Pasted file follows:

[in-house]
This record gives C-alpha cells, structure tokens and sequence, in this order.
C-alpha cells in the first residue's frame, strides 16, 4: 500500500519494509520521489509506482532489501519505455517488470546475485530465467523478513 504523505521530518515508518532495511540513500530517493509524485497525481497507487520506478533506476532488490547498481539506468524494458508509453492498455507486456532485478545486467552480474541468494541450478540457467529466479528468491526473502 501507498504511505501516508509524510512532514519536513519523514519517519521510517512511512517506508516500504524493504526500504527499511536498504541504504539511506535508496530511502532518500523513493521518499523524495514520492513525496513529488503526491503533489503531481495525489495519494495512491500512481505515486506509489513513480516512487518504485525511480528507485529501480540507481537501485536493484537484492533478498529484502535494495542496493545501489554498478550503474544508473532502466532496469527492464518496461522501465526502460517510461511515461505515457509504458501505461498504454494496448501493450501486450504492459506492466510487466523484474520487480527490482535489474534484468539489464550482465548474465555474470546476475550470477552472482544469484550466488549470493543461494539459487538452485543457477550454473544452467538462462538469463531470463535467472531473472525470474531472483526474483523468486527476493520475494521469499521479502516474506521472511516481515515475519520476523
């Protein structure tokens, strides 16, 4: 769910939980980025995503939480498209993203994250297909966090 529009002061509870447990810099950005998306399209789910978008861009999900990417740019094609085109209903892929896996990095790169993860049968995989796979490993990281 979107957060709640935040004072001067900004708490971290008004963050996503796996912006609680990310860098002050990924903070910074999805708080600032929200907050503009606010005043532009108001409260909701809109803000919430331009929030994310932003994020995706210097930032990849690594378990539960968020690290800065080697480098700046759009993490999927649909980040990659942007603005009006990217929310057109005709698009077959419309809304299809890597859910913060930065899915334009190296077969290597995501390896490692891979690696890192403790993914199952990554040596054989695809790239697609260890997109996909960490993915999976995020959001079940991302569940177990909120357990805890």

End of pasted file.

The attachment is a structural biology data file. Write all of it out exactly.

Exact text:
[in-house]
This record gives C-alpha cells, structure tokens and sequence, in this order.
C-alpha cells in the first residue's frame, strides 16, 4: 500500500519494509520521489509506482532489501519505455517488470546475485530465467523478513 504523505521530518515508518532495511540513500530517493509524485497525481497507487520506478533506476532488490547498481539506468524494458508509453492498455507486456532485478545486467552480474541468494541450478540457467529466479528468491526473502 501507498504511505501516508509524510512532514519536513519523514519517519521510517512511512517506508516500504524493504526500504527499511536498504541504504539511506535508496530511502532518500523513493521518499523524495514520492513525496513529488503526491503533489503531481495525489495519494495512491500512481505515486506509489513513480516512487518504485525511480528507485529501480540507481537501485536493484537484492533478498529484502535494495542496493545501489554498478550503474544508473532502466532496469527492464518496461522501465526502460517510461511515461505515457509504458501505461498504454494496448501493450501486450504492459506492466510487466523484474520487480527490482535489474534484468539489464550482465548474465555474470546476475550470477552472482544469484550466488549470493543461494539459487538452485543457477550454473544452467538462462538469463531470463535467472531473472525470474531472483526474483523468486527476493520475494521469499521479502516474506521472511516481515515475519520476523
């Protein structure tokens, strides 16, 4: 769910939980980025995503939480498209993203994250297909966090 529009002061509870447990810099950005998306399209789910978008861009999900990417740019094609085109209903892929896996990095790169993860049968995989796979490993990281 979107957060709640935040004072001067900004708490971290008004963050996503796996912006609680990310860098002050990924903070910074999805708080600032929200907050503009606010005043532009108001409260909701809109803000919430331009929030994310932003994020995706210097930032990849690594378990539960968020690290800065080697480098700046759009993490999927649909980040990659942007603005009006990217929310057109005709698009077959419309809304299809890597859910913060930065899915334009190296077969290597995501390896490692891979690696890192403790993914199952990554040596054989695809790239697609260890997109996909960490993915999976995020959001079940991302569940177990909120357990805890």